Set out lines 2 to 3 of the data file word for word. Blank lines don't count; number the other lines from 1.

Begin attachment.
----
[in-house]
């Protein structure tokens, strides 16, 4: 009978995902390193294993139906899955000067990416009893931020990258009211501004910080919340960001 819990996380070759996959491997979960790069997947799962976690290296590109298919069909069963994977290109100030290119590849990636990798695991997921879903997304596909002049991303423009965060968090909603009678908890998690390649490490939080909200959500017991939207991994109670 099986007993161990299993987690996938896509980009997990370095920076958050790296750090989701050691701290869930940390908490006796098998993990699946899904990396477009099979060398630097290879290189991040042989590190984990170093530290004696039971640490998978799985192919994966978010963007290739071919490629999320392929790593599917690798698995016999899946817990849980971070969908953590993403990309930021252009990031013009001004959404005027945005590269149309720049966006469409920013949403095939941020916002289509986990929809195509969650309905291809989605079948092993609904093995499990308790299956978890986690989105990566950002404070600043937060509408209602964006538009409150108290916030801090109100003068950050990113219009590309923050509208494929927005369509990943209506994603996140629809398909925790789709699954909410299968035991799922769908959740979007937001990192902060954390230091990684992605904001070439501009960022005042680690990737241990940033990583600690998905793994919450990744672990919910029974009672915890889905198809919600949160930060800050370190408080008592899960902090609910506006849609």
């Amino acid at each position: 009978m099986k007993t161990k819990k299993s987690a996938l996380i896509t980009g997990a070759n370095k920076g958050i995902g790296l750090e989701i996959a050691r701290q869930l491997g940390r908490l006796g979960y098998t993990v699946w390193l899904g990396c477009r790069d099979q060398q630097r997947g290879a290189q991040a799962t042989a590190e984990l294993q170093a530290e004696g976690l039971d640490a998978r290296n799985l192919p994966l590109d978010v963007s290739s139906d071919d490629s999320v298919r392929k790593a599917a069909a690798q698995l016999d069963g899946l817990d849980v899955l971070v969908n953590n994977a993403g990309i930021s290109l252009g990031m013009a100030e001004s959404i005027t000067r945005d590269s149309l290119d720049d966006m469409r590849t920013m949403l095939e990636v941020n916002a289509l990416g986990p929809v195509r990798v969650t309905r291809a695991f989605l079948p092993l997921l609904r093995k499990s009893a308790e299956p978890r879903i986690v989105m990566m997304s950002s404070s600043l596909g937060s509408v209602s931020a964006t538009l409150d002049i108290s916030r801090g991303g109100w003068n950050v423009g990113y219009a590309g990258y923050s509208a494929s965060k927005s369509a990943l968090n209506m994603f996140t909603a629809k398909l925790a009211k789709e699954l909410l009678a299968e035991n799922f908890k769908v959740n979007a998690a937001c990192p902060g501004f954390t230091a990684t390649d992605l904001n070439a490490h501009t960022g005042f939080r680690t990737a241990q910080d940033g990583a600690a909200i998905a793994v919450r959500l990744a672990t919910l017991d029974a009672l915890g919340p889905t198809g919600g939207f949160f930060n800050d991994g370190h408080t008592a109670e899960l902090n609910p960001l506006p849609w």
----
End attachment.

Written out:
């Protein structure tokens, strides 16, 4: 009978995902390193294993139906899955000067990416009893931020990258009211501004910080919340960001 819990996380070759996959491997979960790069997947799962976690290296590109298919069909069963994977290109100030290119590849990636990798695991997921879903997304596909002049991303423009965060968090909603009678908890998690390649490490939080909200959500017991939207991994109670 099986007993161990299993987690996938896509980009997990370095920076958050790296750090989701050691701290869930940390908490006796098998993990699946899904990396477009099979060398630097290879290189991040042989590190984990170093530290004696039971640490998978799985192919994966978010963007290739071919490629999320392929790593599917690798698995016999899946817990849980971070969908953590993403990309930021252009990031013009001004959404005027945005590269149309720049966006469409920013949403095939941020916002289509986990929809195509969650309905291809989605079948092993609904093995499990308790299956978890986690989105990566950002404070600043937060509408209602964006538009409150108290916030801090109100003068950050990113219009590309923050509208494929927005369509990943209506994603996140629809398909925790789709699954909410299968035991799922769908959740979007937001990192902060954390230091990684992605904001070439501009960022005042680690990737241990940033990583600690998905793994919450990744672990919910029974009672915890889905198809919600949160930060800050370190408080008592899960902090609910506006849609």
């Amino acid at each position: 009978m099986k007993t161990k819990k299993s987690a996938l996380i896509t980009g997990a070759n370095k920076g958050i995902g790296l750090e989701i996959a050691r701290q869930l491997g940390r908490l006796g979960y098998t993990v699946w390193l899904g990396c477009r790069d099979q060398q630097r997947g290879a290189q991040a799962t042989a590190e984990l294993q170093a530290e004696g976690l039971d640490a998978r290296n799985l192919p994966l590109d978010v963007s290739s139906d071919d490629s999320v298919r392929k790593a599917a069909a690798q698995l016999d069963g899946l817990d849980v899955l971070v969908n953590n994977a993403g990309i930021s290109l252009g990031m013009a100030e001004s959404i005027t000067r945005d590269s149309l290119d720049d966006m469409r590849t920013m949403l095939e990636v941020n916002a289509l990416g986990p929809v195509r990798v969650t309905r291809a695991f989605l079948p092993l997921l609904r093995k499990s009893a308790e299956p978890r879903i986690v989105m990566m997304s950002s404070s600043l596909g937060s509408v209602s931020a964006t538009l409150d002049i108290s916030r801090g991303g109100w003068n950050v423009g990113y219009a590309g990258y923050s509208a494929s965060k927005s369509a990943l968090n209506m994603f996140t909603a629809k398909l925790a009211k789709e699954l909410l009678a299968e035991n799922f908890k769908v959740n979007a998690a937001c990192p902060g501004f954390t230091a990684t390649d992605l904001n070439a490490h501009t960022g005042f939080r680690t990737a241990q910080d940033g990583a600690a909200i998905a793994v919450r959500l990744a672990t919910l017991d029974a009672l915890g919340p889905t198809g919600g939207f949160f930060n800050d991994g370190h408080t008592a109670e899960l902090n609910p960001l506006p849609w």